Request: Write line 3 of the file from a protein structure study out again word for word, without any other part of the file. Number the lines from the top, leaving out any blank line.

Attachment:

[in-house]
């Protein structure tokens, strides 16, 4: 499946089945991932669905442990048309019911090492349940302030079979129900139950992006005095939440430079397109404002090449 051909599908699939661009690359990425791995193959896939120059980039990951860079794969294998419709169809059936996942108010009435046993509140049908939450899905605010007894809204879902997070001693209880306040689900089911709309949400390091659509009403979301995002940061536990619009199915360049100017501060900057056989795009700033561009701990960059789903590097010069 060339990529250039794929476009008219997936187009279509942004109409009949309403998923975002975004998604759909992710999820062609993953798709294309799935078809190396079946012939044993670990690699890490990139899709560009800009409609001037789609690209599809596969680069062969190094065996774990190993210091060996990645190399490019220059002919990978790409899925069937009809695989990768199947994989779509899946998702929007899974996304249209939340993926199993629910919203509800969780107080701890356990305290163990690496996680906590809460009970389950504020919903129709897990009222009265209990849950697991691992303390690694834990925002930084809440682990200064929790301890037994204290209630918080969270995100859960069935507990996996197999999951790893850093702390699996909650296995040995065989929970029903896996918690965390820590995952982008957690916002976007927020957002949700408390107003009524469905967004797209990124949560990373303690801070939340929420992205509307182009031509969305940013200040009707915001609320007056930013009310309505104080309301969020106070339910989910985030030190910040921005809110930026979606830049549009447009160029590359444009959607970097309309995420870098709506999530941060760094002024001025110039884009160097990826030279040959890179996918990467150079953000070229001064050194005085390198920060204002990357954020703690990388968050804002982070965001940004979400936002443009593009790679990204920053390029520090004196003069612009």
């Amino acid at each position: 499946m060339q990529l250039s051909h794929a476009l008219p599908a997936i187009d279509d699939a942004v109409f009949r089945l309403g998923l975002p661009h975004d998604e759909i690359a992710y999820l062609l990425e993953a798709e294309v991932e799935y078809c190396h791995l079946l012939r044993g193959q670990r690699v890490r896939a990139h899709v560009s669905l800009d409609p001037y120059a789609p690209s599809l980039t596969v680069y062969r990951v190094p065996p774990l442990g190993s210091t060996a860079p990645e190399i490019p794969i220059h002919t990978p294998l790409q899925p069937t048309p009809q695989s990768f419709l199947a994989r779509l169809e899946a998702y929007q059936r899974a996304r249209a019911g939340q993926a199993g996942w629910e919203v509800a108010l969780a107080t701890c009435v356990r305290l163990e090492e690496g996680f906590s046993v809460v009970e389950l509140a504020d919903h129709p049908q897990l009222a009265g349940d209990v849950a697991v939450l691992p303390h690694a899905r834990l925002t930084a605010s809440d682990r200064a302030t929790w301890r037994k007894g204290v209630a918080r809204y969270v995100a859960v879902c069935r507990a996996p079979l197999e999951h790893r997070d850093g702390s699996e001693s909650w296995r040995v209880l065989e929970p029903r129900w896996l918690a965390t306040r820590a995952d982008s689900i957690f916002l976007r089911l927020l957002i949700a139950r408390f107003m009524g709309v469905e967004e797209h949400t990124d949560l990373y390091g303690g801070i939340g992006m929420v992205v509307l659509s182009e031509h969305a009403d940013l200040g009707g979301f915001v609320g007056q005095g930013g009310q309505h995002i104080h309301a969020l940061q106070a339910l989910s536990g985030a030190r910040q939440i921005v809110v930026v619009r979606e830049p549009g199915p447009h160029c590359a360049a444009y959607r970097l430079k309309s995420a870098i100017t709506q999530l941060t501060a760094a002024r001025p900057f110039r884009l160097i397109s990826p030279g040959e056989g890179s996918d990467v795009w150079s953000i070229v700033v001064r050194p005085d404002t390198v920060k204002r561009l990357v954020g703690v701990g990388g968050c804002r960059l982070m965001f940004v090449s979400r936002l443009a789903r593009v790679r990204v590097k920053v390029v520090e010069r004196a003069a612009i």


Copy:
């Amino acid at each position: 499946m060339q990529l250039s051909h794929a476009l008219p599908a997936i187009d279509d699939a942004v109409f009949r089945l309403g998923l975002p661009h975004d998604e759909i690359a992710y999820l062609l990425e993953a798709e294309v991932e799935y078809c190396h791995l079946l012939r044993g193959q670990r690699v890490r896939a990139h899709v560009s669905l800009d409609p001037y120059a789609p690209s599809l980039t596969v680069y062969r990951v190094p065996p774990l442990g190993s210091t060996a860079p990645e190399i490019p794969i220059h002919t990978p294998l790409q899925p069937t048309p009809q695989s990768f419709l199947a994989r779509l169809e899946a998702y929007q059936r899974a996304r249209a019911g939340q993926a199993g996942w629910e919203v509800a108010l969780a107080t701890c009435v356990r305290l163990e090492e690496g996680f906590s046993v809460v009970e389950l509140a504020d919903h129709p049908q897990l009222a009265g349940d209990v849950a697991v939450l691992p303390h690694a899905r834990l925002t930084a605010s809440d682990r200064a302030t929790w301890r037994k007894g204290v209630a918080r809204y969270v995100a859960v879902c069935r507990a996996p079979l197999e999951h790893r997070d850093g702390s699996e001693s909650w296995r040995v209880l065989e929970p029903r129900w896996l918690a965390t306040r820590a995952d982008s689900i957690f916002l976007r089911l927020l957002i949700a139950r408390f107003m009524g709309v469905e967004e797209h949400t990124d949560l990373y390091g303690g801070i939340g992006m929420v992205v509307l659509s182009e031509h969305a009403d940013l200040g009707g979301f915001v609320g007056q005095g930013g009310q309505h995002i104080h309301a969020l940061q106070a339910l989910s536990g985030a030190r910040q939440i921005v809110v930026v619009r979606e830049p549009g199915p447009h160029c590359a360049a444009y959607r970097l430079k309309s995420a870098i100017t709506q999530l941060t501060a760094a002024r001025p900057f110039r884009l160097i397109s990826p030279g040959e056989g890179s996918d990467v795009w150079s953000i070229v700033v001064r050194p005085d404002t390198v920060k204002r561009l990357v954020g703690v701990g990388g968050c804002r960059l982070m965001f940004v090449s979400r936002l443009a789903r593009v790679r990204v590097k920053v390029v520090e010069r004196a003069a612009i």